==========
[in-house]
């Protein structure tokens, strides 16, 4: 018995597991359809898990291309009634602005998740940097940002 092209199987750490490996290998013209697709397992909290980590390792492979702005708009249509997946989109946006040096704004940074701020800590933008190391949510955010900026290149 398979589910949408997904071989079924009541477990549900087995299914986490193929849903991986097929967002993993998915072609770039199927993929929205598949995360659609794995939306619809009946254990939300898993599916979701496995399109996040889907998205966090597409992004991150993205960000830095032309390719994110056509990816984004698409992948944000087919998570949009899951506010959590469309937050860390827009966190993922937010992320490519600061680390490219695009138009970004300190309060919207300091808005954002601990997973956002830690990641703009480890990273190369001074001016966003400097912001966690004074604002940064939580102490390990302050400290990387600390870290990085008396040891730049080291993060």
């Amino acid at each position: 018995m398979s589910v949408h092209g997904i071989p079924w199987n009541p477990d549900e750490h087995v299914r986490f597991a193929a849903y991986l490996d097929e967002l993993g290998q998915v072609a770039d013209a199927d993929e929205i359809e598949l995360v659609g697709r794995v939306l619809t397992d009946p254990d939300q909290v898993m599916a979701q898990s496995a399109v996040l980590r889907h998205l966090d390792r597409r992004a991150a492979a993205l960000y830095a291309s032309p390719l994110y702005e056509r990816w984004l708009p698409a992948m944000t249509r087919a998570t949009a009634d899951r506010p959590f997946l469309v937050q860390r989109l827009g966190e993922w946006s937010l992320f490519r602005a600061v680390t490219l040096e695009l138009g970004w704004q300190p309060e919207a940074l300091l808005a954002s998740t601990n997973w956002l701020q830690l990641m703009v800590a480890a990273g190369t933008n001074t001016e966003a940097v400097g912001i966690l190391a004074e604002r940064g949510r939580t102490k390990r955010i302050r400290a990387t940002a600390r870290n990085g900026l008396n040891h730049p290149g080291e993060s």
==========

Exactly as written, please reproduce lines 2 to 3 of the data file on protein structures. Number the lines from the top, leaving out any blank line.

């Protein structure tokens, strides 16, 4: 018995597991359809898990291309009634602005998740940097940002 092209199987750490490996290998013209697709397992909290980590390792492979702005708009249509997946989109946006040096704004940074701020800590933008190391949510955010900026290149 398979589910949408997904071989079924009541477990549900087995299914986490193929849903991986097929967002993993998915072609770039199927993929929205598949995360659609794995939306619809009946254990939300898993599916979701496995399109996040889907998205966090597409992004991150993205960000830095032309390719994110056509990816984004698409992948944000087919998570949009899951506010959590469309937050860390827009966190993922937010992320490519600061680390490219695009138009970004300190309060919207300091808005954002601990997973956002830690990641703009480890990273190369001074001016966003400097912001966690004074604002940064939580102490390990302050400290990387600390870290990085008396040891730049080291993060």
């Amino acid at each position: 018995m398979s589910v949408h092209g997904i071989p079924w199987n009541p477990d549900e750490h087995v299914r986490f597991a193929a849903y991986l490996d097929e967002l993993g290998q998915v072609a770039d013209a199927d993929e929205i359809e598949l995360v659609g697709r794995v939306l619809t397992d009946p254990d939300q909290v898993m599916a979701q898990s496995a399109v996040l980590r889907h998205l966090d390792r597409r992004a991150a492979a993205l960000y830095a291309s032309p390719l994110y702005e056509r990816w984004l708009p698409a992948m944000t249509r087919a998570t949009a009634d899951r506010p959590f997946l469309v937050q860390r989109l827009g966190e993922w946006s937010l992320f490519r602005a600061v680390t490219l040096e695009l138009g970004w704004q300190p309060e919207a940074l300091l808005a954002s998740t601990n997973w956002l701020q830690l990641m703009v800590a480890a990273g190369t933008n001074t001016e966003a940097v400097g912001i966690l190391a004074e604002r940064g949510r939580t102490k390990r955010i302050r400290a990387t940002a600390r870290n990085g900026l008396n040891h730049p290149g080291e993060s």